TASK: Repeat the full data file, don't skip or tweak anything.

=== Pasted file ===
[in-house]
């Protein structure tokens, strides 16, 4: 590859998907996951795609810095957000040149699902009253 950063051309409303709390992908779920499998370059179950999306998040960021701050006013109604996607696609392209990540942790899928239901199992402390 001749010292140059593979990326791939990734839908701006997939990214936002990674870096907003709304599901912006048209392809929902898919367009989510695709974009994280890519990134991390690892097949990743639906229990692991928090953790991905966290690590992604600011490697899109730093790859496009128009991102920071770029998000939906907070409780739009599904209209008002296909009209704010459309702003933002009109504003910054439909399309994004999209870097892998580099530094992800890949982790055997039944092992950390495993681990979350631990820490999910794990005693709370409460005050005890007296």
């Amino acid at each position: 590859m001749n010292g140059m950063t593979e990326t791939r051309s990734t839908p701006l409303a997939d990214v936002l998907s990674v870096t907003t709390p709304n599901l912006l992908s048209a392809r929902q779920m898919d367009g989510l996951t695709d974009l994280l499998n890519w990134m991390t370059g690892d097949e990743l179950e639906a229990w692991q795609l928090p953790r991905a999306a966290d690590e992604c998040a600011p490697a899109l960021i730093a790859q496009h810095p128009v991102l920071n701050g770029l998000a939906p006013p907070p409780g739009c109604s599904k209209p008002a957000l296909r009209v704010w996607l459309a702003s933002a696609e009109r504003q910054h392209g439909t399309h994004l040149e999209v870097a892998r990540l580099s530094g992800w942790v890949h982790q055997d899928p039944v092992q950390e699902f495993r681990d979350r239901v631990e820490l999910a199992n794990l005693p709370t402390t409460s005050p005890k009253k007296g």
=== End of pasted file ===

[in-house]
């Protein structure tokens, strides 16, 4: 590859998907996951795609810095957000040149699902009253 950063051309409303709390992908779920499998370059179950999306998040960021701050006013109604996607696609392209990540942790899928239901199992402390 001749010292140059593979990326791939990734839908701006997939990214936002990674870096907003709304599901912006048209392809929902898919367009989510695709974009994280890519990134991390690892097949990743639906229990692991928090953790991905966290690590992604600011490697899109730093790859496009128009991102920071770029998000939906907070409780739009599904209209008002296909009209704010459309702003933002009109504003910054439909399309994004999209870097892998580099530094992800890949982790055997039944092992950390495993681990979350631990820490999910794990005693709370409460005050005890007296």
């Amino acid at each position: 590859m001749n010292g140059m950063t593979e990326t791939r051309s990734t839908p701006l409303a997939d990214v936002l998907s990674v870096t907003t709390p709304n599901l912006l992908s048209a392809r929902q779920m898919d367009g989510l996951t695709d974009l994280l499998n890519w990134m991390t370059g690892d097949e990743l179950e639906a229990w692991q795609l928090p953790r991905a999306a966290d690590e992604c998040a600011p490697a899109l960021i730093a790859q496009h810095p128009v991102l920071n701050g770029l998000a939906p006013p907070p409780g739009c109604s599904k209209p008002a957000l296909r009209v704010w996607l459309a702003s933002a696609e009109r504003q910054h392209g439909t399309h994004l040149e999209v870097a892998r990540l580099s530094g992800w942790v890949h982790q055997d899928p039944v092992q950390e699902f495993r681990d979350r239901v631990e820490l999910a199992n794990l005693p709370t402390t409460s005050p005890k009253k007296g």